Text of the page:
Air nicotine levels in public places in ahmedabad, India: before and after implementation of the smoking ban.

Yang J, Modi BV, Tamplin SA, Aghi MB, Dave PV, Cohen JE - Indian J Community Med (2015 Jan-Mar)

Air nicotine concentrations (μg/m3) in public places before and after the smoking ban
© Copyright Policy - open-access
Related In: Results  -  Collection

License
Show All Figures
getmorefigures.php?uid=PMC4317977&req=5

Figure 1: Air nicotine concentrations (μg/m3) in public places before and after the smoking ban
Mentions: In 2008, median air nicotine concentrations were highest in hookah bars (1.53 μg/m3, IQR: 0.63-3.13), followed by entertainment venues (0.17 μg/m3, IQR: 0.06-0.64), and lowest in educational institutes (0.00 μg/m3, IQR: 0.00-0.04) which was under the detectable level [Table 1]. The percentage change from 2008 to 2010 varied by venue-type. The largest decrease of SHS occurred in hospitals, from 0.04 μg/m3 at baseline to concentrations under the limit of detection at follow-up in 2010 (% decline = 100, P < 0.001). Educational institutes, which were under the limit of detection at baseline, had detectable concentrations of air nicotine at follow-up (P = 0.020) [Table 1 and Figure 1]. In entertainment venues, government offices, and restaurants, decreases in SHS exposure also appeared evident. Air nicotine levels declined in entertainment venues, from 0.17 μg/m3 at baseline to 0.05 μg/m3 at follow-up (% decline = 70.6, P = 0.172); in government offices, from 0.05 μg/m3 at baseline to 0.03 μg/m3 at follow-up (% decline = 40, P = 0.055); and in restaurants, from 0.13 μg/m3) at baseline to 0.11 μg/m3 at follow-up (% decline = 15.4, P = 0.177). However, in hookah bars, an increase in exposure to SHS was observed, as the air nicotine levels went from 1.53 μg/m3 at baseline to 3.77 μg/m3 at follow-up (P = 0.160).

Bottom Line: In 2010 (follow-up), monitors were placed in 35 similar venues for the same duration.The most significant decrease occurred in hospitals, from 0.04 μg/m(3) at baseline to concentrations under the limit of detection at follow-up (%decline = 100, P < 0.001).However, nicotine concentrations were still detected in most of the venues indicating imperfect compliance with the comprehensive ban.

View Article: PubMed Central - PubMed

Affiliation: Institute for Gobal Tobacco Control, Johns Hopkins Bloomberg School of Public Health, Baltimore, Maryland, USA.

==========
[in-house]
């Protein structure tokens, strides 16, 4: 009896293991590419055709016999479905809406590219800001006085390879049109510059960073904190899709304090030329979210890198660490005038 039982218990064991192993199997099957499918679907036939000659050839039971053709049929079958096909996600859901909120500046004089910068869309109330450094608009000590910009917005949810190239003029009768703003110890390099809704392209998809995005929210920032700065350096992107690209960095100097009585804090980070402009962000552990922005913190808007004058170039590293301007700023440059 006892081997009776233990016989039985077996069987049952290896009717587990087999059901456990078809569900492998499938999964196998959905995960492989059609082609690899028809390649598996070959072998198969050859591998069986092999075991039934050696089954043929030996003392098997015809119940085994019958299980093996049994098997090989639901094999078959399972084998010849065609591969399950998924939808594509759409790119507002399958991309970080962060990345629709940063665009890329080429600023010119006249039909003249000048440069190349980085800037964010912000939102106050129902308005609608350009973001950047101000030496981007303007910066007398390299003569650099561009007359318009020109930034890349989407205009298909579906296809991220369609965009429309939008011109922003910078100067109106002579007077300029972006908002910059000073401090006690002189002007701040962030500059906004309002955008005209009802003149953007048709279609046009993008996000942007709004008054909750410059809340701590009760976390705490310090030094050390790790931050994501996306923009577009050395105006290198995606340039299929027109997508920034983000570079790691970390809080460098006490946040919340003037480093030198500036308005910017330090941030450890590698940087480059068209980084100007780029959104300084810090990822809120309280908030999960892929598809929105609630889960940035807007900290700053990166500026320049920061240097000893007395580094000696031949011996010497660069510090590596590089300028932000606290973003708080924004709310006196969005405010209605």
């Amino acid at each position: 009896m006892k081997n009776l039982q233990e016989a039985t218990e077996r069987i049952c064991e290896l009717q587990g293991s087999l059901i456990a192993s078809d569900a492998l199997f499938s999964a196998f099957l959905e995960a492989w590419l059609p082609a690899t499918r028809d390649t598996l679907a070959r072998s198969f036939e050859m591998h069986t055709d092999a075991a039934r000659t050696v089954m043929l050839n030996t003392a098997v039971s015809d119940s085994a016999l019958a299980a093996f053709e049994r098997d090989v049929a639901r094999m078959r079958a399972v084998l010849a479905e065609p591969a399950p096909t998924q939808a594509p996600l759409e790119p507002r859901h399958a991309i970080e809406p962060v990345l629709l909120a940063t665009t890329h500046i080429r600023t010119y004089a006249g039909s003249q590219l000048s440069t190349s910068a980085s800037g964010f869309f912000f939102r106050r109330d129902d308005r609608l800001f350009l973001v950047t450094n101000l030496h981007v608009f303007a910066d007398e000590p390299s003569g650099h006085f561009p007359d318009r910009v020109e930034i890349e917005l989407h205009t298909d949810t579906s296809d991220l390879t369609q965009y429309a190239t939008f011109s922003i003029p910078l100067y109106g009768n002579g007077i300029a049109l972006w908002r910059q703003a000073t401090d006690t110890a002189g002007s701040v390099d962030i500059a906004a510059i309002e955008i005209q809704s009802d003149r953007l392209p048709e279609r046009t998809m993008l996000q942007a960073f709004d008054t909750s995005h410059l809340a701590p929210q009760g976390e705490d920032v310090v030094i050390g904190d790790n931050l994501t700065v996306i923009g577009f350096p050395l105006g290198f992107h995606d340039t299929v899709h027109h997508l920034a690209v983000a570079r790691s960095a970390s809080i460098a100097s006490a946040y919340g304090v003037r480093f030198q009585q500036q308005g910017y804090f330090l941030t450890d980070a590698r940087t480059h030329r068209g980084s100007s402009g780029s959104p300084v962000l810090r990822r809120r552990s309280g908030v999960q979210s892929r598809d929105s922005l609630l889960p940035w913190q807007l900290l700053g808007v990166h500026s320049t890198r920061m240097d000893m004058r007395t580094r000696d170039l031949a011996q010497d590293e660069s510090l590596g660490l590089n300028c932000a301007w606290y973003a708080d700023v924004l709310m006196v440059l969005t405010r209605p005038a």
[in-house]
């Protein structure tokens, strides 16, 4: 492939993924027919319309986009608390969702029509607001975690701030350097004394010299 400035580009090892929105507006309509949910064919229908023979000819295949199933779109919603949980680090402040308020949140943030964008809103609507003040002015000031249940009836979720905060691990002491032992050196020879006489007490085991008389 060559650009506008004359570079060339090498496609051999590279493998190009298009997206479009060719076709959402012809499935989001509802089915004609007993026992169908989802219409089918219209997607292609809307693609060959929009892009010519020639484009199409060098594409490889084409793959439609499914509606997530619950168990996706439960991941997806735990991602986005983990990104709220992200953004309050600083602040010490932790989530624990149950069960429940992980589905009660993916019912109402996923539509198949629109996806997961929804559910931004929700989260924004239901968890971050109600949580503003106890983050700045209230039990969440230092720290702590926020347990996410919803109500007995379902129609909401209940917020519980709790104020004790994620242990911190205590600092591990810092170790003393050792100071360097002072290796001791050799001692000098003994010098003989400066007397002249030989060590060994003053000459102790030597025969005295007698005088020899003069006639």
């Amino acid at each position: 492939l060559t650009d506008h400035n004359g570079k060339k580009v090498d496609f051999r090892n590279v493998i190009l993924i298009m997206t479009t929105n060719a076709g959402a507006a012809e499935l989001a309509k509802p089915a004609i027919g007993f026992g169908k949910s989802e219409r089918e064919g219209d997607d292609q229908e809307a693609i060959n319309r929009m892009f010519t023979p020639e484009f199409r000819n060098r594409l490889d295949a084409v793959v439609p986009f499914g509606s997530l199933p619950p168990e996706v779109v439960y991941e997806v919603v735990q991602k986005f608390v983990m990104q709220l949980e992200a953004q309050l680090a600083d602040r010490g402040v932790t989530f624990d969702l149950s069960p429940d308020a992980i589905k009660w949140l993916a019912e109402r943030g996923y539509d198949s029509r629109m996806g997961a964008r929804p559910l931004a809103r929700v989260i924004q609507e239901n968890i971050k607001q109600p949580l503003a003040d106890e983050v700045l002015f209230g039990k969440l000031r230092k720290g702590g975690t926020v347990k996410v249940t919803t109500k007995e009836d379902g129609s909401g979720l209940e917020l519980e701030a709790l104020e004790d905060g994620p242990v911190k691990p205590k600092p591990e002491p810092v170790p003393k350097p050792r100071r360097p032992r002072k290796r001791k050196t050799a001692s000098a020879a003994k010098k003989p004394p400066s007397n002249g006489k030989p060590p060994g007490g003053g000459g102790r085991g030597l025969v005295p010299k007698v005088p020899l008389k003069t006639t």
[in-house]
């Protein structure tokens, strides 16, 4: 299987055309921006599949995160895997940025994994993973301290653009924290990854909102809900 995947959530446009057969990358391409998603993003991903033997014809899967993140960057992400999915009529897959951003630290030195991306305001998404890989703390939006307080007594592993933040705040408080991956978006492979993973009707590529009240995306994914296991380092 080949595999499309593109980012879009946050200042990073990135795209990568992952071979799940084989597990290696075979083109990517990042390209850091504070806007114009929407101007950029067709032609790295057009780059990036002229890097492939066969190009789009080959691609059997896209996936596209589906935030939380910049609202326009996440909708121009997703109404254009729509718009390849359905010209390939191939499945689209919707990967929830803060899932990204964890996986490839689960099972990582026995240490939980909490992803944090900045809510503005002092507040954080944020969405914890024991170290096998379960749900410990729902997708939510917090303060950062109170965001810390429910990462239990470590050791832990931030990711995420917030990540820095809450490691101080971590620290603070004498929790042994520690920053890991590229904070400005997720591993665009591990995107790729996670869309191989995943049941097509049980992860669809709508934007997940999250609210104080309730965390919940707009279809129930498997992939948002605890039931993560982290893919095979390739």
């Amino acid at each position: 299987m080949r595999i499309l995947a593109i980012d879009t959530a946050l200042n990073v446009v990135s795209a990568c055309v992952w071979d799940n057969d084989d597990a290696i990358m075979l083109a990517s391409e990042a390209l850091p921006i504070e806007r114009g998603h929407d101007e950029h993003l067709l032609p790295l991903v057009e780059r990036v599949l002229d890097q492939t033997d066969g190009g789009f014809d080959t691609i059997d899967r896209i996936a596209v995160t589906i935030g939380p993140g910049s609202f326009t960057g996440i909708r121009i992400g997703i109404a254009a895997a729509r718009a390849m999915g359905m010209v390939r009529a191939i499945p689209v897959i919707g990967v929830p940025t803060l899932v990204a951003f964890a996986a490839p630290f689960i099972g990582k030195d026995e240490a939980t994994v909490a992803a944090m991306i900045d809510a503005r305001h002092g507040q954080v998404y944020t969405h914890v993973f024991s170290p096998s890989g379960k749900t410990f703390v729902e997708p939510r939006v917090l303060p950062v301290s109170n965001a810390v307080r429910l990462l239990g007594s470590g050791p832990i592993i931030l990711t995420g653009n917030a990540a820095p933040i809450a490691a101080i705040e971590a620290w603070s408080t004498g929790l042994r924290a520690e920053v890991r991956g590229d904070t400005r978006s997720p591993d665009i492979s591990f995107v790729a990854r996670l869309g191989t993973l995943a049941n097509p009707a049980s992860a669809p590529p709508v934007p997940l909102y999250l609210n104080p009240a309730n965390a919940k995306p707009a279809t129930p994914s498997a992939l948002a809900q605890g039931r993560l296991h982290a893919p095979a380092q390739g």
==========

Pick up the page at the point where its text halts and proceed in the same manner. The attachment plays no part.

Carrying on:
ABSTRACT

Aim: To compare air nicotine levels in public places in Ahmedabad, India, before (June 2008) and after (January, 2010) the implementation of a comprehensive smoking ban which was introduced in October 2008.

Materials and methods: Air nicotine concentrations were measured by sampling of vapor-phase nicotine using passive monitors. In 2008 (baseline), monitors were placed for 5-7 working days in 5 hospitals, 10 restaurants, 5 schools, 5 government buildings, and 10 entertainment venues, of which 6 were hookah bars. In 2010 (follow-up), monitors were placed in 35 similar venues for the same duration.

Results: Comparison of the overall median nicotine concentration at baseline (2008) (0.06 μg/m(3) Interquartile range (IQR): 0.02-0.22) to that of follow-up (2010) (0.03 μg/m(3) IQR: 0.00-0.13), reflects a significant decline (% decline = 39.7, P = 0.012) in exposure to second-hand smoke (SHS). The percent change in exposure varied by venue-type. The most significant decrease occurred in hospitals, from 0.04 μg/m(3) at baseline to concentrations under the limit of detection at follow-up (%decline = 100, P < 0.001). In entertainment venues, government offices, and restaurants, decreases in SHS exposure also appeared evident. However, in hookah bars, air nicotine levels appeared to increase (P = 0.160).

Conclusion: Overall, SHS exposure was significantly reduced in public places after the smoke-free legislation came into force. However, nicotine concentrations were still detected in most of the venues indicating imperfect compliance with the comprehensive ban.

No MeSH data available.


Related in: MedlinePlus